Rig2Reef Explorers believe that there are many sides to any issue, and the complications associated with maintaining an oil and gas platform as an artificial reef site is no exception to the rule. Thus, it is important to research and gain understanding into all viewpoints in order to come up with the most effective solution. To gain perspective on the opposition, we interviewed Ms. Linda Krop, Chief Counsel for the Environmental Defense Center (EDC) whose current view point is that the Rigs to Reefs program is an ecologically, economically, and politically ineffective program for the state of California.
“What are some of the primary concerns/thoughts (as a representative of the EDC) with the Rigs to Reefs program in California?”
According to Linda Krop, one of the primary concerns of the EDC regarding the R2R initiative is that the political and legal infrastructure currently in place in California lacks the precedent to properly manage an offshore oil and gas platform as an artificial reef.
Krop goes on to note that “we’re not talking about a program like the Gulf of Mexico”. In the Gulf of Mexico the oil companies select and designate sites where the ecosystem would benefit from an artificial reef in order to address a specific issue, such as the development of a recreational fishery.
Whereas, in California she notes that “they just want to leave them (the platforms) where they are. Which doesn’t make any sense, because the state is not selecting appropriate locations based on need”. Krop explained that California does indeed have very good artificial reef guidelines, however, “they are completely inconsistent with the platform decommissioning proposal” when it comes to creating habitat, the types of fisheries involved, and how the site would be designed. “The whole point of the artificial reef program for the state through the department of Fish and Wildlife, is to enhance productivity” and with the current state of the R2R decommissioning process in California, “that’s not the point, the point is to have these guys (oil companies) save a lot of money."
"Does the EDC find that these structures could harbor life as an artificial reef?"
According to Krop "even though there are some platforms that do have life around them, that’s because they’re in operation so they have a constant feed stock of new, live shells. Once these platforms are decommissioned and toppled, they’re not going to have the same attraction for sea life as they have now." In addition, experience shows that once these platforms are decommissioned, "piles of debris are left behind, they call them shell mounds, and these shell mounds are contaminated." For example, in 1996 Chevron was required by the state to remove four of their platforms; in the aftermath of their removal Chevron left behind huge mounds of debris and claimed that "they were creating habitat, and that they were not toxic at all." Krop disagreed.
Thus the EDC insisted that the state study these 'mounds', and found that these sites had become dead zones. Core samples revealed that all four sites harbored very toxic chemicals and the EDC's main concern is that at some point, these chemicals could get displaced by either human factors, or natural factors such as earthquakes.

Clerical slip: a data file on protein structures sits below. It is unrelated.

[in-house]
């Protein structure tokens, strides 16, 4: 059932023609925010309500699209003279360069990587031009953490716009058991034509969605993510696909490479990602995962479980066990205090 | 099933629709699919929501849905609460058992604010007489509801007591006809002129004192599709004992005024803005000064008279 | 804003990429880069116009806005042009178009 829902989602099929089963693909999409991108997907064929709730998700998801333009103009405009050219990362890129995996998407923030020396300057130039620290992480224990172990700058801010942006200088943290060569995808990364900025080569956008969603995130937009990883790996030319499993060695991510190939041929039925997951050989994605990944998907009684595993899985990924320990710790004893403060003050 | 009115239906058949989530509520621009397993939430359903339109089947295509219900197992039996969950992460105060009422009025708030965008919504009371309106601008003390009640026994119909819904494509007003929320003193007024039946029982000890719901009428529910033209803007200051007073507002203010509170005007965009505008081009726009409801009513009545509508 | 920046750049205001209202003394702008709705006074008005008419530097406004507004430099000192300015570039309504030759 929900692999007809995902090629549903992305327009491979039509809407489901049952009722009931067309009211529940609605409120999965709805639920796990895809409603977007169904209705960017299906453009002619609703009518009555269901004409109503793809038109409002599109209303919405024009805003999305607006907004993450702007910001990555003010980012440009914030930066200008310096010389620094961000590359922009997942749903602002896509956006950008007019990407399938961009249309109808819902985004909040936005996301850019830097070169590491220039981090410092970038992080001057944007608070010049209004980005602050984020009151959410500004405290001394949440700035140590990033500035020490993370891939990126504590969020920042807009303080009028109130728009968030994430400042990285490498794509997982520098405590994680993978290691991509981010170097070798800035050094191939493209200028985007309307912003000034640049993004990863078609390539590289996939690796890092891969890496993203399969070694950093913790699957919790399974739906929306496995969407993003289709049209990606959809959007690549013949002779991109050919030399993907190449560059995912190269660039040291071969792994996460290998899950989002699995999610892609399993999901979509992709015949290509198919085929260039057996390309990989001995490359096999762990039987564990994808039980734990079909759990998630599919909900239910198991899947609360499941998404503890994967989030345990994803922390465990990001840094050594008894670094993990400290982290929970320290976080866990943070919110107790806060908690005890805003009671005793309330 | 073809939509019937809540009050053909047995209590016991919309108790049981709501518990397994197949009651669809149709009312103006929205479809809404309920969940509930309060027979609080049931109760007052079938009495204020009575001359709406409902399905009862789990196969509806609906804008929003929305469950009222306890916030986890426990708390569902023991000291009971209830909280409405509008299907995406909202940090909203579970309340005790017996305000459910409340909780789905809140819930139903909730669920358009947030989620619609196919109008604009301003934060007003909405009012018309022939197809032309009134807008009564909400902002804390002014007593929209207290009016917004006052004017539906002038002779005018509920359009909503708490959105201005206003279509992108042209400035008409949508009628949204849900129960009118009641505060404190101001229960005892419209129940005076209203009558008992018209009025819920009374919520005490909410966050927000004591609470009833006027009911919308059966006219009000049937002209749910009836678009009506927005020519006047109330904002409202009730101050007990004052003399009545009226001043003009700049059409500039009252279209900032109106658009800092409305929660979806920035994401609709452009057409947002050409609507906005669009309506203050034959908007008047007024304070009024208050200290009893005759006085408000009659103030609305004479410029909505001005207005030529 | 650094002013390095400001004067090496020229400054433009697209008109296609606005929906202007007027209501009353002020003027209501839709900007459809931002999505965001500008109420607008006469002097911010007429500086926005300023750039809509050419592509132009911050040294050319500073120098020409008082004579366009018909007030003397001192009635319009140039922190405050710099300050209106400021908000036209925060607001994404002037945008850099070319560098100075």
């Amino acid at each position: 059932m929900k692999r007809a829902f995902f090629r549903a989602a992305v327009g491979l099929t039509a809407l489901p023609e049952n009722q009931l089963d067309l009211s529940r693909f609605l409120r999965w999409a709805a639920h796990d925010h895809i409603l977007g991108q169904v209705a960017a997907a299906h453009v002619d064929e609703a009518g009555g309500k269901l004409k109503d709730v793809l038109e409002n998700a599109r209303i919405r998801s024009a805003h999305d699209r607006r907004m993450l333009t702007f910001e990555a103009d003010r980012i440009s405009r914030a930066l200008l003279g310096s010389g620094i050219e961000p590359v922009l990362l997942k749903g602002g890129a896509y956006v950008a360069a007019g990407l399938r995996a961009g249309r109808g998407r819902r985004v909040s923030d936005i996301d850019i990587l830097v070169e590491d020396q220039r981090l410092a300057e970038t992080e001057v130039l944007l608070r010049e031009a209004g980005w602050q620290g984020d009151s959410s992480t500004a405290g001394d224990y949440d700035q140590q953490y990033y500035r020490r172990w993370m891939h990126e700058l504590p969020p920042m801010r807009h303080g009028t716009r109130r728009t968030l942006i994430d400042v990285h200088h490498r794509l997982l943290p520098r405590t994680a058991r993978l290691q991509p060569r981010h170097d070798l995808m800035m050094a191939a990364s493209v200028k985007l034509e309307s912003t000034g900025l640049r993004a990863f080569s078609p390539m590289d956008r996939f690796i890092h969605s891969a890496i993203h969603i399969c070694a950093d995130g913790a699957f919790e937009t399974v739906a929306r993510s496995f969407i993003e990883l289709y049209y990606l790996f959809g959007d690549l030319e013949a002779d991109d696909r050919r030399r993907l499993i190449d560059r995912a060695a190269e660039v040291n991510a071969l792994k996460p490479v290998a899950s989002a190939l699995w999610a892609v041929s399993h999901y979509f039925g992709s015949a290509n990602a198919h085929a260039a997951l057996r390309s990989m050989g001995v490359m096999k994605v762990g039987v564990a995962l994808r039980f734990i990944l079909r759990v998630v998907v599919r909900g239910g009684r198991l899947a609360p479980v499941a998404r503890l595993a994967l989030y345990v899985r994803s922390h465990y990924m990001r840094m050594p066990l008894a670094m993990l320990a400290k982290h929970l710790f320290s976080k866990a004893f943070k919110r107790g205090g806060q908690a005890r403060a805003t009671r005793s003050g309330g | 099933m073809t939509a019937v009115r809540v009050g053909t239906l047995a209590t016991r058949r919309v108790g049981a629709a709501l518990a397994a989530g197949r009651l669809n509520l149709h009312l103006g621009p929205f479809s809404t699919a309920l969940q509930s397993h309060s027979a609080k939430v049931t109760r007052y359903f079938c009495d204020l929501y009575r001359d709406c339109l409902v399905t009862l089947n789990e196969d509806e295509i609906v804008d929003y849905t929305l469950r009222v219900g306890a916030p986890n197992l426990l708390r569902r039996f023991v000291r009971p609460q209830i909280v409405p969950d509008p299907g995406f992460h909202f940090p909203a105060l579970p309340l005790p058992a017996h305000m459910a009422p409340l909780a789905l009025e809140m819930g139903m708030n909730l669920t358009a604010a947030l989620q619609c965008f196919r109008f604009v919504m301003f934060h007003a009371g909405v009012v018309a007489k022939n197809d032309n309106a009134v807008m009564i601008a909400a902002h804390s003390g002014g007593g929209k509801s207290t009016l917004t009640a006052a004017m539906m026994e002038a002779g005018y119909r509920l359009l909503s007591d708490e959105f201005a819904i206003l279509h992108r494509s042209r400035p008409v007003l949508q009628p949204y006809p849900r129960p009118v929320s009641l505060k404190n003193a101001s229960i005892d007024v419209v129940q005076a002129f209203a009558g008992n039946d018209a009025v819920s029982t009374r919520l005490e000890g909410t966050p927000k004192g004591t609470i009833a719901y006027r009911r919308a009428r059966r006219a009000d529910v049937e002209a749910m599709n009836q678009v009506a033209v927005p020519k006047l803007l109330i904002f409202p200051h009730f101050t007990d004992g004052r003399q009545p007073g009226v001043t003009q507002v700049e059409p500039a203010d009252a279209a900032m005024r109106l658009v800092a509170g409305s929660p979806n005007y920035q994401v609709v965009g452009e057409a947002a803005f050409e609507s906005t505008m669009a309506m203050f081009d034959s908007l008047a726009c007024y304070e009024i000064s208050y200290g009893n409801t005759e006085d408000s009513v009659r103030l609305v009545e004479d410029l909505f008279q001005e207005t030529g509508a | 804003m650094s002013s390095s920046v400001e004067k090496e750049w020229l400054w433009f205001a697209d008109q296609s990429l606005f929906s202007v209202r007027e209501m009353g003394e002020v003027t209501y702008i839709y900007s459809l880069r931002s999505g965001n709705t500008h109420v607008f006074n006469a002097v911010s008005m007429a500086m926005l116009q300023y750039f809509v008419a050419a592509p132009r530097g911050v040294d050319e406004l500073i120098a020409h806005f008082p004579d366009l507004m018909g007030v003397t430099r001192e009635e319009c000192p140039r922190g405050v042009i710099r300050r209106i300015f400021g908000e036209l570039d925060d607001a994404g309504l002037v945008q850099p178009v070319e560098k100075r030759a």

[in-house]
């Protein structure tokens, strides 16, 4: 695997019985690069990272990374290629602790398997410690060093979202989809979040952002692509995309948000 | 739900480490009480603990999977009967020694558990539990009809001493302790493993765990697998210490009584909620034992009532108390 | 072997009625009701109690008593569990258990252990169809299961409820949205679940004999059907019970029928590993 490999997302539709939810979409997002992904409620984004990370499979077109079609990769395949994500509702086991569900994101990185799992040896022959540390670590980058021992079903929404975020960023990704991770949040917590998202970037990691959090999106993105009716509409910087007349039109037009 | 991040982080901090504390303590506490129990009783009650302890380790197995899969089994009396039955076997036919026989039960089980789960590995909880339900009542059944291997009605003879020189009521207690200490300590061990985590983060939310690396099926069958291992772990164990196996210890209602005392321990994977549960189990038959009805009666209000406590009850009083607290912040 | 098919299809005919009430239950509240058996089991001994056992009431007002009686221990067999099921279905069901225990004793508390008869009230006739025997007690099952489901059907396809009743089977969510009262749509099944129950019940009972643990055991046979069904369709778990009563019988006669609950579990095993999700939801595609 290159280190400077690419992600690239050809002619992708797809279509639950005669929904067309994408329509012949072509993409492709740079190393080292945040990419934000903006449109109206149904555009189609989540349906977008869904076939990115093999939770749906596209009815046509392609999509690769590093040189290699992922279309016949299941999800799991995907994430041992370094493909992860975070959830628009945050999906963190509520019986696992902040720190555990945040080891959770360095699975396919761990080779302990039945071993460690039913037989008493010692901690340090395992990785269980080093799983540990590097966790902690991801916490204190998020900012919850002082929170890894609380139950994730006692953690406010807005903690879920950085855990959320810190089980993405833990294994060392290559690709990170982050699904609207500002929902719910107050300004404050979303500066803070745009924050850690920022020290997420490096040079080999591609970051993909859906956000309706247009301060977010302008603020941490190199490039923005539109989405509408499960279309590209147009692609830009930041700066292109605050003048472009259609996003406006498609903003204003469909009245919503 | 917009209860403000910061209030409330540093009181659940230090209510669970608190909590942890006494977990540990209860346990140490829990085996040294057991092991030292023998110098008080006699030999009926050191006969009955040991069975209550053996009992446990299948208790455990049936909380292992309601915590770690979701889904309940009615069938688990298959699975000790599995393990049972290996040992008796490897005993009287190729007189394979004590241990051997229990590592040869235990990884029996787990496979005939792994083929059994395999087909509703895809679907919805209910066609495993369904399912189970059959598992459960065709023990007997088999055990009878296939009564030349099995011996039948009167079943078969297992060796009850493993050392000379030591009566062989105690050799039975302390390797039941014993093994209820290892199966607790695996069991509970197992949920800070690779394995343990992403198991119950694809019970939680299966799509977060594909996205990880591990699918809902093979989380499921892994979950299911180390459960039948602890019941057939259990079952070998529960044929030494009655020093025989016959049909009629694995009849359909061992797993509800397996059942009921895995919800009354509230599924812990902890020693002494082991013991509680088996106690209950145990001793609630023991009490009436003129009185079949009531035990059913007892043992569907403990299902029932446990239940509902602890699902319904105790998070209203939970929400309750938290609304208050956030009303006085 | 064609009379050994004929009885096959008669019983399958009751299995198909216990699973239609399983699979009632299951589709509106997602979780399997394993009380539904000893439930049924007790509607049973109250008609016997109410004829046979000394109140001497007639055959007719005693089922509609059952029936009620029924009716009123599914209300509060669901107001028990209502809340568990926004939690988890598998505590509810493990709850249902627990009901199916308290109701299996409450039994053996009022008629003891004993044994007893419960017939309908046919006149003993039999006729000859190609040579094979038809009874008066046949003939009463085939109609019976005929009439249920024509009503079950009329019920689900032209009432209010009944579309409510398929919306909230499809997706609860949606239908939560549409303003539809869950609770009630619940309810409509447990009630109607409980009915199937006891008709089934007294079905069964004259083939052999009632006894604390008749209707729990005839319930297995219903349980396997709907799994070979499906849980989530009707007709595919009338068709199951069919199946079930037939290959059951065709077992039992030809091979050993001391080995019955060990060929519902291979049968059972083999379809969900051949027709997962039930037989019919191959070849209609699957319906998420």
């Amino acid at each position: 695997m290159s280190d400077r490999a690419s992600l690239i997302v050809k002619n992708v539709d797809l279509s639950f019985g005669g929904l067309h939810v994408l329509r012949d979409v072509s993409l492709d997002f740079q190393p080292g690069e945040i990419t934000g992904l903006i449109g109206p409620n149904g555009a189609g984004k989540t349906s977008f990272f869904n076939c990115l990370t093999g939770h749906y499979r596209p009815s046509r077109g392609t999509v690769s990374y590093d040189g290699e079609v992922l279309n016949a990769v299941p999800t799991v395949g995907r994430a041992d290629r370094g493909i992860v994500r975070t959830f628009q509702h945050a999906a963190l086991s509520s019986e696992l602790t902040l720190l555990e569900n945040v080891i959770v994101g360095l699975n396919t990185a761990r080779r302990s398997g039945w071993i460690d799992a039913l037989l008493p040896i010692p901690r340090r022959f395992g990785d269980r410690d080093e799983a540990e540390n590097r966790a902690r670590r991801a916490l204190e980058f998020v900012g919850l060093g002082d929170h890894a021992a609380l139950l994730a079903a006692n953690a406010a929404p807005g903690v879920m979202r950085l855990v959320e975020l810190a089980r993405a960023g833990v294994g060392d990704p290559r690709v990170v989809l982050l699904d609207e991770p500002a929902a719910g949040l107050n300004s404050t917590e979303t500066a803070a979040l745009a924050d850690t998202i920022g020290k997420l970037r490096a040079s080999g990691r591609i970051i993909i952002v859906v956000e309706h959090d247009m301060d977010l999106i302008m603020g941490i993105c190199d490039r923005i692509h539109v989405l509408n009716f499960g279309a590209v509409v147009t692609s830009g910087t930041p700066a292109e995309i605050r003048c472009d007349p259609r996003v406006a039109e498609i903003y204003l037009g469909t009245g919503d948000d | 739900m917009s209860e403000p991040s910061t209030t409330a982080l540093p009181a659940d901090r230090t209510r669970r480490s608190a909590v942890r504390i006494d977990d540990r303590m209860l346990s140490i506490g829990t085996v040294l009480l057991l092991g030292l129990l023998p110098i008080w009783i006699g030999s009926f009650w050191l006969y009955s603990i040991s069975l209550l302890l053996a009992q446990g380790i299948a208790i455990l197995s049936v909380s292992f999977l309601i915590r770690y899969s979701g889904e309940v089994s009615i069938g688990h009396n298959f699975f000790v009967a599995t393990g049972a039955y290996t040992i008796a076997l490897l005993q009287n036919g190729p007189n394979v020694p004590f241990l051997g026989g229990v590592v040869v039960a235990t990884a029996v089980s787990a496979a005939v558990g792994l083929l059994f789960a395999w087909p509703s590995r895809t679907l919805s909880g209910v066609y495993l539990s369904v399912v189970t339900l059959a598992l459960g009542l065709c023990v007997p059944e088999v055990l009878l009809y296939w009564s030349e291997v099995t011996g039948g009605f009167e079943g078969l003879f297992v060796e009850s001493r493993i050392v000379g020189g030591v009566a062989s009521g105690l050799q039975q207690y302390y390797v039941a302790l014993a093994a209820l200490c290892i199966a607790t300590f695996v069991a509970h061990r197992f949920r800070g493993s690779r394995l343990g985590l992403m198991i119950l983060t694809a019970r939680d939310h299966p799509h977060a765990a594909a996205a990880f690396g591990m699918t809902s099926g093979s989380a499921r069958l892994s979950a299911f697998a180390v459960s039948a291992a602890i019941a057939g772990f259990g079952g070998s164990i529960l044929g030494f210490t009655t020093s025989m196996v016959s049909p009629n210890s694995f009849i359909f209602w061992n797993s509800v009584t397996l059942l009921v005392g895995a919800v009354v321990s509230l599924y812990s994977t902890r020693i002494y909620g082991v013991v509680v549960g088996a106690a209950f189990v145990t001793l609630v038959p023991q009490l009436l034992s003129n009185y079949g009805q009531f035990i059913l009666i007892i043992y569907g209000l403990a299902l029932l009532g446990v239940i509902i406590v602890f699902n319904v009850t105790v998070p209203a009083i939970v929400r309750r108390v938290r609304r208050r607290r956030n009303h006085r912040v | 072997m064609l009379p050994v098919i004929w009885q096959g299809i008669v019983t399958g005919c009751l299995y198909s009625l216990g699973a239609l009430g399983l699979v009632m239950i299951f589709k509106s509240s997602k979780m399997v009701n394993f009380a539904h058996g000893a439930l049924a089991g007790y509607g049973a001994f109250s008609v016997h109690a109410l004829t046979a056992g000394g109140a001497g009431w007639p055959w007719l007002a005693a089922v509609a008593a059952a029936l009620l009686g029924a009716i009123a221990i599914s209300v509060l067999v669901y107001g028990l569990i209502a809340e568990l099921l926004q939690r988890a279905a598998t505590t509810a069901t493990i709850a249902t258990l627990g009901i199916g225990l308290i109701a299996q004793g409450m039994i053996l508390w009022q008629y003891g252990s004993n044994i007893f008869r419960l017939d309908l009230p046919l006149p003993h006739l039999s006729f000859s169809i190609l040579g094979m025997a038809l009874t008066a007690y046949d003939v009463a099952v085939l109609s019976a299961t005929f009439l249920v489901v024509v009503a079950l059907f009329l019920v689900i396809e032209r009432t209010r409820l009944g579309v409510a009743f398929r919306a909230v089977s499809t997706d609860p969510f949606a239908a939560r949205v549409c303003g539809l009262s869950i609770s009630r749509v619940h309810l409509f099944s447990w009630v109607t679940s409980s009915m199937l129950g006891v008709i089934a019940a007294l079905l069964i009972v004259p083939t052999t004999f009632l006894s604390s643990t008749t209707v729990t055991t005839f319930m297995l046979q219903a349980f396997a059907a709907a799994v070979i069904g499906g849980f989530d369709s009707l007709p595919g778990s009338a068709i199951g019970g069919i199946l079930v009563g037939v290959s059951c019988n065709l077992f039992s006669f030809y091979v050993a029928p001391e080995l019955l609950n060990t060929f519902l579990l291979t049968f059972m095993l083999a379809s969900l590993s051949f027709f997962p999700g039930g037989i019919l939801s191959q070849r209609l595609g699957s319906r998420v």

"Regarding the removal of these platforms, the question remains- what do you do with the leftover scrap metal? One option that has been suggested, in response to the negativity associated with the four platform removals in the 1996, was that we ship the scrap metal off to China or another country more willing to accept this metal and process the waste. However, there has been expressed concern regarding the carbon foot print associated with that, as well as the moral aspect of dumping our waste into someone else’s backyard. What is the EDC's view regarding alternative options for removal?"
"You know, we don’t have the answer to that yet, and that’s one of the things that we want studied," Krop answered truthfully. She went on to state that currently, removing the platforms presents only some short-term impacts, air quality and loss of habitat. However, the long term effects of the platform removal is just an unknown as the long term effect of keeping the platform in place.
"Because of the way the platforms have been slated to be decommissioned, ie: the top 85 feet of the rig removed, what are some concerns that fisherman have in terms of navigation and gear entanglement?
When the four oil platforms were removed by Chevron in the 1990's, the remaining debris mounds were marked with buoys, however Krop explained, that this method was not successful and that these buoys would routinely disappear, by either sinking or being accidentally severed. Additionally, Krop told us, "Some fishing boats did tangle their gear, it could have been really serious, and there were even some claims filed". In response, Chevron agreed to equip the fishermen with GPS units on their boats to enable them to evade the debris mounds. However, the EDC remains concerned about the "long-term safety and legal liability issues associated with marking these (buoys) as navigational hazards."
In conclusion, Linda Krop and the EDC give us at Rig2Reef Exploration a new perspective on the Rigs to Reefs program, and what it could mean for California. Maintaining an oil and gas platform as an artificial reef site is bound to be controversial, especially when faced with the realities of offshore energy development. The Rigs to Reefs program remains a viable force to be contended with in light of the complexities associated with responsible decision making regarding the ocean and its resources.